To provide an introduction to the teaching unit, the first lesson uses eyewitness reports from two individuals who either observed the deportations in Berlin or were involved in organizing the deportations [see Documents]. In order to emphasize the local dimensions of these events, the lesson focuses on areas within the city of Berlin that played an important role in the deportations.
The second lesson concentrates on providing a micro-historical perspective, which not only allows students to understand the organization and procedural aspects of the deportation, but also challenges them to emotional involvement [see Documents]. This lesson will examine the deportation of citizens of Berlin who were taken "east" in one of the first transports. This deportation convoy went to the ghetto in Lodz, which was then called "Litzmannstadt." There, approximately 230,000 Jews were crammed into a small residential area. The Nazis provided the ghetto occupants few food deliveries, making constant hunger their greatest problem. Many inhabitants died from malnutrition and enfeeblement, or from debilitating diseases that could not be treated for lack of medical supplies. After January 1942, the murder of the ghetto inhabitants became more systematic. They were taken to Chelmno (formerly Kulmhof) on the pretext of being sent to Polish villages for agricultural work, although in reality they were gassed with the exhaust fumes (carbon monoxide) from trucks.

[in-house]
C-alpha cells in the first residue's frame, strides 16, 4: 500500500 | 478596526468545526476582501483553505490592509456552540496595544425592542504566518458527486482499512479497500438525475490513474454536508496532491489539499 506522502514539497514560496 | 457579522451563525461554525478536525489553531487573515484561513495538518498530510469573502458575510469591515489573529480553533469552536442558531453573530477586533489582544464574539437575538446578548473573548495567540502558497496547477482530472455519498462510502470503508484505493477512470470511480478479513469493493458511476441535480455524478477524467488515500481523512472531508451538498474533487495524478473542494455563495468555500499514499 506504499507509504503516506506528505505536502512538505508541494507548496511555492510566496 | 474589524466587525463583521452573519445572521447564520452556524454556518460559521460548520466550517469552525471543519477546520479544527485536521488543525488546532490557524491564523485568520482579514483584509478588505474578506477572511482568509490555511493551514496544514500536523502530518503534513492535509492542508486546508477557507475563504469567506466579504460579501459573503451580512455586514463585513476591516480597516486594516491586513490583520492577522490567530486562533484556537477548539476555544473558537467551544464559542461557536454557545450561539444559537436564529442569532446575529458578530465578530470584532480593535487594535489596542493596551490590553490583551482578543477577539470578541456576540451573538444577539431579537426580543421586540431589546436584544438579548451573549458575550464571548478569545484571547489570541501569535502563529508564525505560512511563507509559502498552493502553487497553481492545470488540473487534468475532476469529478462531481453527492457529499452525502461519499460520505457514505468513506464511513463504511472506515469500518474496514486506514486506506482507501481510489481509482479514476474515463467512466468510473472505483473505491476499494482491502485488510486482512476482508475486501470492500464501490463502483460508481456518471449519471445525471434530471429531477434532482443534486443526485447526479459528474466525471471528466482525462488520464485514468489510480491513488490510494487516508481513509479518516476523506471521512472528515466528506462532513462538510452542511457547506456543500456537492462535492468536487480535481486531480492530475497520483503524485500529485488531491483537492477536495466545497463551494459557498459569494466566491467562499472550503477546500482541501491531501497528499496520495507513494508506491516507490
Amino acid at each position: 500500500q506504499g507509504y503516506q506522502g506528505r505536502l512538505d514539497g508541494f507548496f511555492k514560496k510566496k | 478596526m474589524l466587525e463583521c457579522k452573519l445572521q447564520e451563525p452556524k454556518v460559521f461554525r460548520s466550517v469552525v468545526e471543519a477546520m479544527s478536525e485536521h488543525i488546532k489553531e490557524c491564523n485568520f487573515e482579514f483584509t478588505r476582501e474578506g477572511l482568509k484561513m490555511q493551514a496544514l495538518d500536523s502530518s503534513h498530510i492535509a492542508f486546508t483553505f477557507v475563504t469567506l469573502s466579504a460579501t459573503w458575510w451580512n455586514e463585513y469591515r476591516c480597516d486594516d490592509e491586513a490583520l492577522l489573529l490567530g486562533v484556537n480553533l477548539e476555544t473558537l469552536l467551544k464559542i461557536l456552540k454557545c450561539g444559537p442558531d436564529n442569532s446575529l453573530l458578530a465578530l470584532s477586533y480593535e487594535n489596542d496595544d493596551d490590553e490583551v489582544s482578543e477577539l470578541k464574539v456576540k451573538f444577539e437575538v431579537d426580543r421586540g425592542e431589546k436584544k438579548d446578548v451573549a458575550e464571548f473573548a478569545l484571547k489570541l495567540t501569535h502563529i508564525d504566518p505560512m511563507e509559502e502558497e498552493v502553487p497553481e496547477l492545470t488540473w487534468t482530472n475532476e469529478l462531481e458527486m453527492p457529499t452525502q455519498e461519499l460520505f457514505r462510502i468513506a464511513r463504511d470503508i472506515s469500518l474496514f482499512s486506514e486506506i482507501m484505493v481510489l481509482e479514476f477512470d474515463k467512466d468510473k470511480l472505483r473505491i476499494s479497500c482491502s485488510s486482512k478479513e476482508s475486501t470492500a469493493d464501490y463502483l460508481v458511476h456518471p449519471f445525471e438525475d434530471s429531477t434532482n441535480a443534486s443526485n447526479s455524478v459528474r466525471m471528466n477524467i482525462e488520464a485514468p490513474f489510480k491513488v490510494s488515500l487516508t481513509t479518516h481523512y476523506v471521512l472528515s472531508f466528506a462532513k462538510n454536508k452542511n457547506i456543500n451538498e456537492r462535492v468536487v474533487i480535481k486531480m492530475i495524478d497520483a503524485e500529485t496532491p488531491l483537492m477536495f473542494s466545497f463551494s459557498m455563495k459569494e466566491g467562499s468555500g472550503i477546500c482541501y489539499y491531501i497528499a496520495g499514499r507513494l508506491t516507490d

The third lesson places the specific events of Lodz and Chelmo into the broader context of the policies of the "final solution of the Jewish question." Excerpts from the Protocol of the Wannsee Conference are used to develop this topic [see Documents]. The implementation of the decisions reached at Wannsee brings us back to the events at Chelmno. Using a report that reconstructs events, the gruesome mass murders in Auschwitz are discussed. These descriptions aim to prepare the students by providing the content as well as background for the next lesson.